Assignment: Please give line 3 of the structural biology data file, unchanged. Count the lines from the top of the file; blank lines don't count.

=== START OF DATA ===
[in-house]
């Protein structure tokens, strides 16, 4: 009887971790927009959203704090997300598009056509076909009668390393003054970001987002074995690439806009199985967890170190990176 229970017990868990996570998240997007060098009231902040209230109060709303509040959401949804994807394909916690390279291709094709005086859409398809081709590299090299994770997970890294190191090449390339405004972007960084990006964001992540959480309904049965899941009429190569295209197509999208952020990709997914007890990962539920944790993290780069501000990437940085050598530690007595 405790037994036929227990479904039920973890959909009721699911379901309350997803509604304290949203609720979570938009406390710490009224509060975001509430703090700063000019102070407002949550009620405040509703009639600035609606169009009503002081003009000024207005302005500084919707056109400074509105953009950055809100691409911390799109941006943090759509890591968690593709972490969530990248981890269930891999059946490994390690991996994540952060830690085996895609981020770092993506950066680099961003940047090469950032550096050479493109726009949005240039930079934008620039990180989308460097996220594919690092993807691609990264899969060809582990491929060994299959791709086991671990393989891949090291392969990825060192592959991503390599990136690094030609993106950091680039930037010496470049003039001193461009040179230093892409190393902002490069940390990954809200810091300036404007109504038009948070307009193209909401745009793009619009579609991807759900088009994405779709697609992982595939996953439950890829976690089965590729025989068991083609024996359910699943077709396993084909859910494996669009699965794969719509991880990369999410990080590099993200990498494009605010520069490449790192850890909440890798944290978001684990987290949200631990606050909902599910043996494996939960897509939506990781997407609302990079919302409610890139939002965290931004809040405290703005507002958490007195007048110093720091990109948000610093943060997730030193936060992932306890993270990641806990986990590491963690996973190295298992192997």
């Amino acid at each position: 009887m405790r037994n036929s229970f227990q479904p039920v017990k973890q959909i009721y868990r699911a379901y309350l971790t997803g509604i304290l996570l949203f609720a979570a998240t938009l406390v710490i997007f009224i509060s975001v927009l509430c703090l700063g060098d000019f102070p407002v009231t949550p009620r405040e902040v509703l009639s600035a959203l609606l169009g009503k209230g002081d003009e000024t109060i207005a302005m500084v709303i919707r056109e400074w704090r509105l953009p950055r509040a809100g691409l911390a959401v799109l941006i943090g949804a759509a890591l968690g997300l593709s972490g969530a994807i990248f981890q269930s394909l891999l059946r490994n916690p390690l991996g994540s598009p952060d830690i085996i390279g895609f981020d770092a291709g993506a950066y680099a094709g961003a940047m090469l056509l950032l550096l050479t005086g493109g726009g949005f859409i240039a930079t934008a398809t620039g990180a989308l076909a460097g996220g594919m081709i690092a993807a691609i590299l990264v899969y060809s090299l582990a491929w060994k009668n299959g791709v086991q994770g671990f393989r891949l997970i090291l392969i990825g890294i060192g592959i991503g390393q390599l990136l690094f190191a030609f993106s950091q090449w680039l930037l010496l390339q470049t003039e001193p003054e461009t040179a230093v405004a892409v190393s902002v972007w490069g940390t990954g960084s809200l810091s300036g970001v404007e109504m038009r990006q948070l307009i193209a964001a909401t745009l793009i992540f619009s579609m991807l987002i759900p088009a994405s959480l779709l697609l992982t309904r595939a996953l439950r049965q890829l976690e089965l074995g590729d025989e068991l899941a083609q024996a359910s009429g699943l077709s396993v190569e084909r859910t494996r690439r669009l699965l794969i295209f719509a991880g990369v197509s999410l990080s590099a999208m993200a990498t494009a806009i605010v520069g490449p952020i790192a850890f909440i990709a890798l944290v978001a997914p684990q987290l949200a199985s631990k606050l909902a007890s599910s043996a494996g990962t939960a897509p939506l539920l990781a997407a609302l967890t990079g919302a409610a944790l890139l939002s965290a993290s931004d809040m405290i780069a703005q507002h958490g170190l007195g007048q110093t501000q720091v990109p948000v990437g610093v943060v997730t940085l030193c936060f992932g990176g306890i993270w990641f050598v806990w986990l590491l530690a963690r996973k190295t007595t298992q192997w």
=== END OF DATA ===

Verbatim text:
């Amino acid at each position: 009887m405790r037994n036929s229970f227990q479904p039920v017990k973890q959909i009721y868990r699911a379901y309350l971790t997803g509604i304290l996570l949203f609720a979570a998240t938009l406390v710490i997007f009224i509060s975001v927009l509430c703090l700063g060098d000019f102070p407002v009231t949550p009620r405040e902040v509703l009639s600035a959203l609606l169009g009503k209230g002081d003009e000024t109060i207005a302005m500084v709303i919707r056109e400074w704090r509105l953009p950055r509040a809100g691409l911390a959401v799109l941006i943090g949804a759509a890591l968690g997300l593709s972490g969530a994807i990248f981890q269930s394909l891999l059946r490994n916690p390690l991996g994540s598009p952060d830690i085996i390279g895609f981020d770092a291709g993506a950066y680099a094709g961003a940047m090469l056509l950032l550096l050479t005086g493109g726009g949005f859409i240039a930079t934008a398809t620039g990180a989308l076909a460097g996220g594919m081709i690092a993807a691609i590299l990264v899969y060809s090299l582990a491929w060994k009668n299959g791709v086991q994770g671990f393989r891949l997970i090291l392969i990825g890294i060192g592959i991503g390393q390599l990136l690094f190191a030609f993106s950091q090449w680039l930037l010496l390339q470049t003039e001193p003054e461009t040179a230093v405004a892409v190393s902002v972007w490069g940390t990954g960084s809200l810091s300036g970001v404007e109504m038009r990006q948070l307009i193209a964001a909401t745009l793009i992540f619009s579609m991807l987002i759900p088009a994405s959480l779709l697609l992982t309904r595939a996953l439950r049965q890829l976690e089965l074995g590729d025989e068991l899941a083609q024996a359910s009429g699943l077709s396993v190569e084909r859910t494996r690439r669009l699965l794969i295209f719509a991880g990369v197509s999410l990080s590099a999208m993200a990498t494009a806009i605010v520069g490449p952020i790192a850890f909440i990709a890798l944290v978001a997914p684990q987290l949200a199985s631990k606050l909902a007890s599910s043996a494996g990962t939960a897509p939506l539920l990781a997407a609302l967890t990079g919302a409610a944790l890139l939002s965290a993290s931004d809040m405290i780069a703005q507002h958490g170190l007195g007048q110093t501000q720091v990109p948000v990437g610093v943060v997730t940085l030193c936060f992932g990176g306890i993270w990641f050598v806990w986990l590491l530690a963690r996973k190295t007595t298992q192997w």